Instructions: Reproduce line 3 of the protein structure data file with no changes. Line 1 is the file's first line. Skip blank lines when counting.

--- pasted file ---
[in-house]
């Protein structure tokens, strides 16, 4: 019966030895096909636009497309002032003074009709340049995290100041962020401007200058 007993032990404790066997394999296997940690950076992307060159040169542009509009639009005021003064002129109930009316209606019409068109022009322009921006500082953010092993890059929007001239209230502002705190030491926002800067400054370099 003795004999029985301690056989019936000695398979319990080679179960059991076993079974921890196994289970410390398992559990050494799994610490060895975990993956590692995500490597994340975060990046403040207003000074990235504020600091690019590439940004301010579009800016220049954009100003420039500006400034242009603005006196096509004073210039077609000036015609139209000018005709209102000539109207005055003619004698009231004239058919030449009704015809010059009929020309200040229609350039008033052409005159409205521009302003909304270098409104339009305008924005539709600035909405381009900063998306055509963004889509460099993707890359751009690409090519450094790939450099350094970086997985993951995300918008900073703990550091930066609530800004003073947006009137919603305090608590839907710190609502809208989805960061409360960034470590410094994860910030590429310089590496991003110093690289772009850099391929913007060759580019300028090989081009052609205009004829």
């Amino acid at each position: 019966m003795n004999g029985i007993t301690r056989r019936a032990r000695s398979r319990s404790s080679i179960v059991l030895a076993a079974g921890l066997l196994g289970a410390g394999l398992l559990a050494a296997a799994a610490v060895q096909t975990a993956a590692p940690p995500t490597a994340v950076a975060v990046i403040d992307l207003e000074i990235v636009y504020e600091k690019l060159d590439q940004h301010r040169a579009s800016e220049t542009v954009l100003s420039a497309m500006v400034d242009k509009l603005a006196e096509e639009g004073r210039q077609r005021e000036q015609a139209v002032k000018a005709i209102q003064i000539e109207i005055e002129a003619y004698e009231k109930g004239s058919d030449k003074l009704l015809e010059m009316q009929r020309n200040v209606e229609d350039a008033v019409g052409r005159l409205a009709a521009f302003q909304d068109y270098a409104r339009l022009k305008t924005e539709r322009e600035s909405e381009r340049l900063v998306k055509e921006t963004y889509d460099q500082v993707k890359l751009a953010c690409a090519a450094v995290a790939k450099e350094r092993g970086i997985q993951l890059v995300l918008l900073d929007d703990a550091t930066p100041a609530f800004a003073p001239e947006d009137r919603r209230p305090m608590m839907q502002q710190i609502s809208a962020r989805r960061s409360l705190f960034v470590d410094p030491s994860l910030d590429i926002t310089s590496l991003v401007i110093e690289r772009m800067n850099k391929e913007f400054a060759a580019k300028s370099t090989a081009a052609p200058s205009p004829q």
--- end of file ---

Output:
């Amino acid at each position: 019966m003795n004999g029985i007993t301690r056989r019936a032990r000695s398979r319990s404790s080679i179960v059991l030895a076993a079974g921890l066997l196994g289970a410390g394999l398992l559990a050494a296997a799994a610490v060895q096909t975990a993956a590692p940690p995500t490597a994340v950076a975060v990046i403040d992307l207003e000074i990235v636009y504020e600091k690019l060159d590439q940004h301010r040169a579009s800016e220049t542009v954009l100003s420039a497309m500006v400034d242009k509009l603005a006196e096509e639009g004073r210039q077609r005021e000036q015609a139209v002032k000018a005709i209102q003064i000539e109207i005055e002129a003619y004698e009231k109930g004239s058919d030449k003074l009704l015809e010059m009316q009929r020309n200040v209606e229609d350039a008033v019409g052409r005159l409205a009709a521009f302003q909304d068109y270098a409104r339009l022009k305008t924005e539709r322009e600035s909405e381009r340049l900063v998306k055509e921006t963004y889509d460099q500082v993707k890359l751009a953010c690409a090519a450094v995290a790939k450099e350094r092993g970086i997985q993951l890059v995300l918008l900073d929007d703990a550091t930066p100041a609530f800004a003073p001239e947006d009137r919603r209230p305090m608590m839907q502002q710190i609502s809208a962020r989805r960061s409360l705190f960034v470590d410094p030491s994860l910030d590429i926002t310089s590496l991003v401007i110093e690289r772009m800067n850099k391929e913007f400054a060759a580019k300028s370099t090989a081009a052609p200058s205009p004829q």